If you are stringing beads right onto a wire, simply curve the hook to the desired degree. Some people use a deeply curved hook, then hold it backwards against the direction of spin. Others use a very shallow curve and hold it front-on to the spinning beads. You’ll need to experiment to see what kind of angle works best for your needle.
Start your bead spinner going, then dip your needle into the bowl pointing into the flow of the beads. Leave it in and keep spinning until your needle is full and you want to move beads down the line.
Some people become very adept at using the spinner, and are able to move beads with one hand while holding the needle steady with the opposite hand. Others find it easier to lift the needle out of the bowl to adjust beads, then stick it back in. Again, find what works for you.
That’s it. The art of bead spinners most effectively will come with time, as long as you practice.
Bead Spinner Tips
Process not as smooth as you’d like? No problem … here are a few tips to get you started.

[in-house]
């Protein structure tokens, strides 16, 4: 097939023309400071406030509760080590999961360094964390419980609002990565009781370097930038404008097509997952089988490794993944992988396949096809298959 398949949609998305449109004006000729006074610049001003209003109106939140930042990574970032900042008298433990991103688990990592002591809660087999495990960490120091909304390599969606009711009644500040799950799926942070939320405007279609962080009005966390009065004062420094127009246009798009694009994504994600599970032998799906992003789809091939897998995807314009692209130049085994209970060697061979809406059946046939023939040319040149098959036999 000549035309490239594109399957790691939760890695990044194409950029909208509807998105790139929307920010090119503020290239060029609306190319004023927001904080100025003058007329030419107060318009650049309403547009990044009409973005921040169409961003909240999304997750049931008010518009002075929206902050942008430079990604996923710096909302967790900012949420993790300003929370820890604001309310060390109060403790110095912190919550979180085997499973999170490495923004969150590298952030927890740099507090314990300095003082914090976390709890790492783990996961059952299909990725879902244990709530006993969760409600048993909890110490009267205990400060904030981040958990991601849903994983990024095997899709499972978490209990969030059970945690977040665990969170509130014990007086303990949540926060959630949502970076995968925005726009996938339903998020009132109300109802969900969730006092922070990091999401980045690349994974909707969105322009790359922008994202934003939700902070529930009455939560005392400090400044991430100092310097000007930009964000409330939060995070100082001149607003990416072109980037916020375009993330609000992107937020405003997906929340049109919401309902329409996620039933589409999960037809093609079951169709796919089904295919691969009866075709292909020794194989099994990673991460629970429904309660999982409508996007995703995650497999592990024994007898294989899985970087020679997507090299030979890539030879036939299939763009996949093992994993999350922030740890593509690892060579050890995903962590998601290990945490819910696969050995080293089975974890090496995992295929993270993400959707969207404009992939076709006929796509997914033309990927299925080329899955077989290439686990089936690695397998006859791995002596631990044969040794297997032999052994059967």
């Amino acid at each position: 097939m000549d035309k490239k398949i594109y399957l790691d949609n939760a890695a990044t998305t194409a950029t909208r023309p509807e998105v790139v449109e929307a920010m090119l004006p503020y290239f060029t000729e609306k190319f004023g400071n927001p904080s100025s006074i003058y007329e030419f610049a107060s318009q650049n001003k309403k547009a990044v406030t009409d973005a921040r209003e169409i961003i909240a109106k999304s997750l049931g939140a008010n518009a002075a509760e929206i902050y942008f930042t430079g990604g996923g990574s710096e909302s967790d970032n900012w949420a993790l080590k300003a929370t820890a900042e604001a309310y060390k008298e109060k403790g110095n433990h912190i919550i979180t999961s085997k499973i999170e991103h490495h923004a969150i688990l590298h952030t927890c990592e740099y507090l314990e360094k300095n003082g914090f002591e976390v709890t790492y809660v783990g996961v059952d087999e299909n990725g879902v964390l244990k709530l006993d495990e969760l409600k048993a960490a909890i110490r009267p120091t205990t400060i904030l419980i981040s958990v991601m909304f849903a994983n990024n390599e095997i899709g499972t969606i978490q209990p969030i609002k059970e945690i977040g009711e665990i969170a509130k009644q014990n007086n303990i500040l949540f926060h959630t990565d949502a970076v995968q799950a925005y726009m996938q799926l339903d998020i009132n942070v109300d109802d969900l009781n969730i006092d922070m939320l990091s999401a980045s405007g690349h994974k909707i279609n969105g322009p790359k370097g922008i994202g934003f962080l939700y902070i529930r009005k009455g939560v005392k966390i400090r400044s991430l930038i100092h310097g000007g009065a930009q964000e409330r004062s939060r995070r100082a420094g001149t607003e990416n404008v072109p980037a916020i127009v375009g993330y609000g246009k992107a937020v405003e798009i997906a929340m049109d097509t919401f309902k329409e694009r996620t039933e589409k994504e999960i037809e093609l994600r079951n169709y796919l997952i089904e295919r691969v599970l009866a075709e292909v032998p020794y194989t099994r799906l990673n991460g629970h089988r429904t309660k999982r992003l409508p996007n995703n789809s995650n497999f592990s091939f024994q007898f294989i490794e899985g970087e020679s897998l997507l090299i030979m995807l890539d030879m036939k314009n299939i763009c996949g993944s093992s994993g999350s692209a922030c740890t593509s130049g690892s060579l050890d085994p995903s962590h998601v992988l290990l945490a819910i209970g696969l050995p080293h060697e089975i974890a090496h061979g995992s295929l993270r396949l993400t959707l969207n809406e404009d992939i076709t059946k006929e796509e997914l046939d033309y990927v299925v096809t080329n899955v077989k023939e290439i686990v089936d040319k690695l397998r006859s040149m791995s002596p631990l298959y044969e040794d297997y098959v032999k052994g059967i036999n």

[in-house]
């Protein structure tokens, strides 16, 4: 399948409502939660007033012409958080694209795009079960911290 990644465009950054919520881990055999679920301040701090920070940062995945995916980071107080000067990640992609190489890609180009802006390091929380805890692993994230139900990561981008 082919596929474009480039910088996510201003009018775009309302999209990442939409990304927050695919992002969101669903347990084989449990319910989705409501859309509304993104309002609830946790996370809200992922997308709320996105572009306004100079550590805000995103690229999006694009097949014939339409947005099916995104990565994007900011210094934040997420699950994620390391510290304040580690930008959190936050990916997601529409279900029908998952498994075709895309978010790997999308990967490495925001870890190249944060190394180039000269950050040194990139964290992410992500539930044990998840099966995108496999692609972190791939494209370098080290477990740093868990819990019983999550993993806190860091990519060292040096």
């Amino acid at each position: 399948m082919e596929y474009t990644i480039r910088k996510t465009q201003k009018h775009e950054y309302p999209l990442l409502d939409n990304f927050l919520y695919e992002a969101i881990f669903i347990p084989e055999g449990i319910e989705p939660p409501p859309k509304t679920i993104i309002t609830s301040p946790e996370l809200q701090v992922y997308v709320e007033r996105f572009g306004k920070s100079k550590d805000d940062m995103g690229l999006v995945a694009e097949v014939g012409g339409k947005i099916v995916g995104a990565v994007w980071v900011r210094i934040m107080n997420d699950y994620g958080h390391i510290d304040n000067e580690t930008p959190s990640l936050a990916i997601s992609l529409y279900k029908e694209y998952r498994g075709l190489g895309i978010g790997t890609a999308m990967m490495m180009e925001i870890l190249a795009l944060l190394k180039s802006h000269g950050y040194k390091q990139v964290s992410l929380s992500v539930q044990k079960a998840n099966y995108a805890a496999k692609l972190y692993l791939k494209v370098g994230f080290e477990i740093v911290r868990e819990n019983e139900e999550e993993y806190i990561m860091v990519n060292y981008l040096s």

1. Cut Your Wire with Precision
If you’re stringing beads on wire, then you don’t need a needle. Instead, you merely cut the tip of your wire straight across and give it a slight curve, then fill your spinner and dip the needle normally. Make sure to get a clean cut at a right angle to the wire for best loading.
If you use a needle, this doesn’t matter. Simply string it on your line and use as usual.
2. Hold Your Needle at a Slight Angle
The angle of the needle matters as much as the angle of your wire cut. The goal is to face your needle straight at the beads in the bowl. However, since the needle or wire hook is curved, that means you will need to hold it at an angle to face the beads correctly.
Bottom line: always line up the tip of your hook or needle rather than the body to ensure that you have the correct angle to the beads.
3. Place Your Needle Into the Top of the Bowl
Many people stick the needle too far down into the bowl. This runs the risk of jamming your needle against the bottom edge, blunting it and scratching your spinner, as well as blocking beads.
Instead, shoot for the center of the bowl, halfway between the bottom and top of the beads. Also aim for halfway between spindle and edge for best results.
Tying It All Together
Bead spinners and similar technologies are, of course, optional. While you don’t need to use them, they make the job so much easier that it’s hard to dismiss them.
If you don’t feel like purchasing one without trying it, call around to your local bead shops and ask if they have one on hand that you can demo. This is a great way to get a feel for the tool without the investment. Then, if you like it, you can order one online, which is usually considerably cheaper.